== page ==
He further said that technical glitches can and do happen in Indian aircraft as well as in foreign registered aircraft. In fact, there have been five technical glitches in foreign airlines reported over the last five days.
    “Countries globally face technical snag incidents in aircraft, India is not an exception. We guarantee safety by following SOP and processes prescribed. Technical glitches in aircraft are not a matter to lose sleep over or to panic about. Technical snags will happen and we have to handle them with maturity. The hullabaloo over technical glitches in aircraft is unjustified,” Kumar said.
    The matter of air safety has come into focus over the last month after multiple incidents of technical glitches were reported across airlines including SpiceJet, GoFIRST, IndiGo, Air India, Vistara and Air India Express related to engine glitches, windshield crack, smoke in cabin, equipment malfunction among others.
    While there is a usual spike in incidents during the monsoon season, the recent situation does indicate weak focus on aircraft maintenance by the airlines.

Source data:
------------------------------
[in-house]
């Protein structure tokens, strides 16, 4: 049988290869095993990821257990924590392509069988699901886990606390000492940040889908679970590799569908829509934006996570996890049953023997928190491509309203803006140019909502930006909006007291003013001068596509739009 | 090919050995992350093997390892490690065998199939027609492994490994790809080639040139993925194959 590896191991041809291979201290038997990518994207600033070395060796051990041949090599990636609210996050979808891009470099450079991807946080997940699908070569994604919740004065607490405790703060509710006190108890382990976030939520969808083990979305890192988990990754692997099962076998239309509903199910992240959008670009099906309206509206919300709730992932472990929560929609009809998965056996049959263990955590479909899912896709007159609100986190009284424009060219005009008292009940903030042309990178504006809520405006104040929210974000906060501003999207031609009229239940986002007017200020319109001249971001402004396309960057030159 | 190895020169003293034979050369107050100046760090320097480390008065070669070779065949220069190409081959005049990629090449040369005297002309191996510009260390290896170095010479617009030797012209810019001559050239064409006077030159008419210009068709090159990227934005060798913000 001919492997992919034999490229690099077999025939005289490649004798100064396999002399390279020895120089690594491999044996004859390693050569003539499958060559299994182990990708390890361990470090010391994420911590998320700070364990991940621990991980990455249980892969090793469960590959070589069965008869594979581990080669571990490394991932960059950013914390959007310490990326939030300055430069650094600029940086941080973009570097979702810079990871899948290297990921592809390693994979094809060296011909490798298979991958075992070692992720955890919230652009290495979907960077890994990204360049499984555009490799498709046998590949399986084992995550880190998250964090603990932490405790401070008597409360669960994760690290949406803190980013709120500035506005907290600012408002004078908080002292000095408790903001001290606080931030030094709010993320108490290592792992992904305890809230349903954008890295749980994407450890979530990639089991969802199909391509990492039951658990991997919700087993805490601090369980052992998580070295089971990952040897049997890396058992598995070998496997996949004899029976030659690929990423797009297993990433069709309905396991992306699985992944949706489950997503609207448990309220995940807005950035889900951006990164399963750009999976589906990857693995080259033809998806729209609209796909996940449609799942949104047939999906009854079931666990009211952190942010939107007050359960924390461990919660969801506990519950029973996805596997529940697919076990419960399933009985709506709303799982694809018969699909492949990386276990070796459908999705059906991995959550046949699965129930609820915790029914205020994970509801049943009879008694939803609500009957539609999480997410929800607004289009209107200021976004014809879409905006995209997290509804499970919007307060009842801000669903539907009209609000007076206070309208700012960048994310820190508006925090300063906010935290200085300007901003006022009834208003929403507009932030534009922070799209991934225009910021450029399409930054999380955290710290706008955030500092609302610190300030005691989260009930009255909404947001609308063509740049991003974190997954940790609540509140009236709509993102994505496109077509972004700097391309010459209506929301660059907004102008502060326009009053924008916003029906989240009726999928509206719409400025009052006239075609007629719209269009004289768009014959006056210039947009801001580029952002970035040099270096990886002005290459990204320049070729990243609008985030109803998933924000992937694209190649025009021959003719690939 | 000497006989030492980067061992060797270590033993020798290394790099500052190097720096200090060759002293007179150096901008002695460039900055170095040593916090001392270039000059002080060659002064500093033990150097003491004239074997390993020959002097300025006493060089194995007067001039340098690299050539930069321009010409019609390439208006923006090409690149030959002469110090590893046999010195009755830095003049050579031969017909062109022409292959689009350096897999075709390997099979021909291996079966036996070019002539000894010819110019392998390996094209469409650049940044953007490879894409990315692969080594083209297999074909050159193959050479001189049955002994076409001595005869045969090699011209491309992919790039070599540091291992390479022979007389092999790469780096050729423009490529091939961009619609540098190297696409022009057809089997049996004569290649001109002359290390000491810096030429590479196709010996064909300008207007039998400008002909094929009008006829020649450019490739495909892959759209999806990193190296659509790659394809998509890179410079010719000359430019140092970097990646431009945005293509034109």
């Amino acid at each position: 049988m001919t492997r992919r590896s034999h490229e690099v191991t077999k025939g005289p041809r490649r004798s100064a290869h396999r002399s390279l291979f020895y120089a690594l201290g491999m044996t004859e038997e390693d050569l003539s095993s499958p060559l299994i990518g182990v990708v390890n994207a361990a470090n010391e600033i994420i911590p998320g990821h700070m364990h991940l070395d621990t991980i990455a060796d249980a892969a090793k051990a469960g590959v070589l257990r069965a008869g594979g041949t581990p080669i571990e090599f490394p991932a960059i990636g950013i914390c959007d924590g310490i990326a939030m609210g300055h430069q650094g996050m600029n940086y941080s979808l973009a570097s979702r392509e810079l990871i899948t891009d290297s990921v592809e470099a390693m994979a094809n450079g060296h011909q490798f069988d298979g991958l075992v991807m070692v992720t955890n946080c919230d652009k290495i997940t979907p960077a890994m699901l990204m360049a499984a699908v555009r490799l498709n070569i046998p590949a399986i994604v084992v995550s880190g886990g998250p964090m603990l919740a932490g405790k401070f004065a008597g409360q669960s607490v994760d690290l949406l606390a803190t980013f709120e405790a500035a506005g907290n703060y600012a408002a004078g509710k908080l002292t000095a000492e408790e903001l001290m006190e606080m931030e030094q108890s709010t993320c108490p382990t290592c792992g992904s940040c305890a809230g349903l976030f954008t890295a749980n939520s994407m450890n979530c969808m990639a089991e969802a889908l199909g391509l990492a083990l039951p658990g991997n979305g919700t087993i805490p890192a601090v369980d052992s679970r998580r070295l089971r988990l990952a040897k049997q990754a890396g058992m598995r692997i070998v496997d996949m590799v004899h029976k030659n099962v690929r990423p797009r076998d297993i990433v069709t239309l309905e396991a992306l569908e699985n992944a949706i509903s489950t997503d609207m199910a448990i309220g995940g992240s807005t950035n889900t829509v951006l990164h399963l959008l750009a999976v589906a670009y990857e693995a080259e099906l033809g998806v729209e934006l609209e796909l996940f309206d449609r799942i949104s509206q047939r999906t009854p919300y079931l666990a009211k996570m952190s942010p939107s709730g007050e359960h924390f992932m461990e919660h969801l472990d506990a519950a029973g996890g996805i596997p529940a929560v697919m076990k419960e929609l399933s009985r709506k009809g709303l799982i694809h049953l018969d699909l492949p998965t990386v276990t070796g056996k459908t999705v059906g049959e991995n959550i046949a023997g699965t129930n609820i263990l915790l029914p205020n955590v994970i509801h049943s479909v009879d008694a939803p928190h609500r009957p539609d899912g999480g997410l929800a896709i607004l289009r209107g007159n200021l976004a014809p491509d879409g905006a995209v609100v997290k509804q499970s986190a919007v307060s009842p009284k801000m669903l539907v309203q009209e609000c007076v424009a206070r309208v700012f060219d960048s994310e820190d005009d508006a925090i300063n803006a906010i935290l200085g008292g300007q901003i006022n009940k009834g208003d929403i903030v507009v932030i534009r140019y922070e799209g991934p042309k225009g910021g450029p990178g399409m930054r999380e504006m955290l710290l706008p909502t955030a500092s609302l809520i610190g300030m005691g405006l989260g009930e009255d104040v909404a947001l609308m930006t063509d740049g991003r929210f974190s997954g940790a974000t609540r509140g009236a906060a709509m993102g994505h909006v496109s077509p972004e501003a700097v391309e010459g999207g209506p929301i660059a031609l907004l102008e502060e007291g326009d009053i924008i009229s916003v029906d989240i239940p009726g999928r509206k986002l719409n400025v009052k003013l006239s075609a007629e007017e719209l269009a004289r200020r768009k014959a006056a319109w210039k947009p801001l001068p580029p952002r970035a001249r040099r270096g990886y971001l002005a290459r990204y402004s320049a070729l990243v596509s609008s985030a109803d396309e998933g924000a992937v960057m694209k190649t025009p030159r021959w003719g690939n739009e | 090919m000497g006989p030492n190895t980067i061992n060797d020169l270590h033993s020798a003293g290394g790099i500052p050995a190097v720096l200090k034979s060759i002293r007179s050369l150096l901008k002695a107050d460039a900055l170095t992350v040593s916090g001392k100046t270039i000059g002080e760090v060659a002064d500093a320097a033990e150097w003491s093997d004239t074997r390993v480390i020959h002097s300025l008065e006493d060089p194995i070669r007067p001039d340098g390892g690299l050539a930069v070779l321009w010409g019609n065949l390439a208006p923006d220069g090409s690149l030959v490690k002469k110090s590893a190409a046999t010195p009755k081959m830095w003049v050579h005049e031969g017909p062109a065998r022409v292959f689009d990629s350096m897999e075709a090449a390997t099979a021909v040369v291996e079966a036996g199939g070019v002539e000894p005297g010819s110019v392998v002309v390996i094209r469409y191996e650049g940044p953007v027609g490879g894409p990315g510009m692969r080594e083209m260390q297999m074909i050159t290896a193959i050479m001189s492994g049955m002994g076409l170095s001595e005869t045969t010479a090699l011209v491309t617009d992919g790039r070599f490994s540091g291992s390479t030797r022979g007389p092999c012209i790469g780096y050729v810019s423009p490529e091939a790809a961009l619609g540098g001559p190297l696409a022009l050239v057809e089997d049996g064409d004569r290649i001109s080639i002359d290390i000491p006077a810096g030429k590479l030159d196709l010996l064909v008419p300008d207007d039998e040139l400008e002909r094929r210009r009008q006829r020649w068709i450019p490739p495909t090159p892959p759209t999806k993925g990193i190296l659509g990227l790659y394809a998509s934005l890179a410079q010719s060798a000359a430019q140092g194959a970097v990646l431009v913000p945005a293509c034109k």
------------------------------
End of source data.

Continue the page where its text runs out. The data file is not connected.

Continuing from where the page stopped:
The airlines in India and over the world witnessed one of the worst nightmares over the last two years due to weak traffic, unused aircraft and bleak revenue environment. The net loss for Indian carriers is pegged at around 18,500 crore in FY21 and for FY22 it is expected to be over Rs 20,000 crore.
    On the other hand, while there has been recovery in traffic, the numbers have not been able to hold and the domestic traffic is currently around 70-75% of pre-COVID level. As a result, while fares are high they are not aiding the revenue environment as airlines are not able to utilise 100% fleet due to lower demand.  In addition, there are steady headwinds of heavy taxation on aviation turbine fuel and a weak rupee. Hence, several industry experts indicate that there is an underlying issue of capitalisation and airlines continue to strengthen their cost-cutting steps.
    Recently, after instances of aircraft clearance by junior engineers, DGCA issued an order to all airlines mandating them to depute senior engineers to okay an arriving or departing aircraft. The aim of the order is to ensure efficiency in aircraft maintenance with correct identification of snags.  
    With 100-120 aircraft expected to be added every year to the Indian aviation market, regular and efficient maintenance will be key for smooth operations. The current fleet of Indian airlines includes 692 aircraft, of which IndiGo leads with 283 planes, then Air India at 116, then SpiceJet at 87, GoFIRST at 57 and Vistara at 56.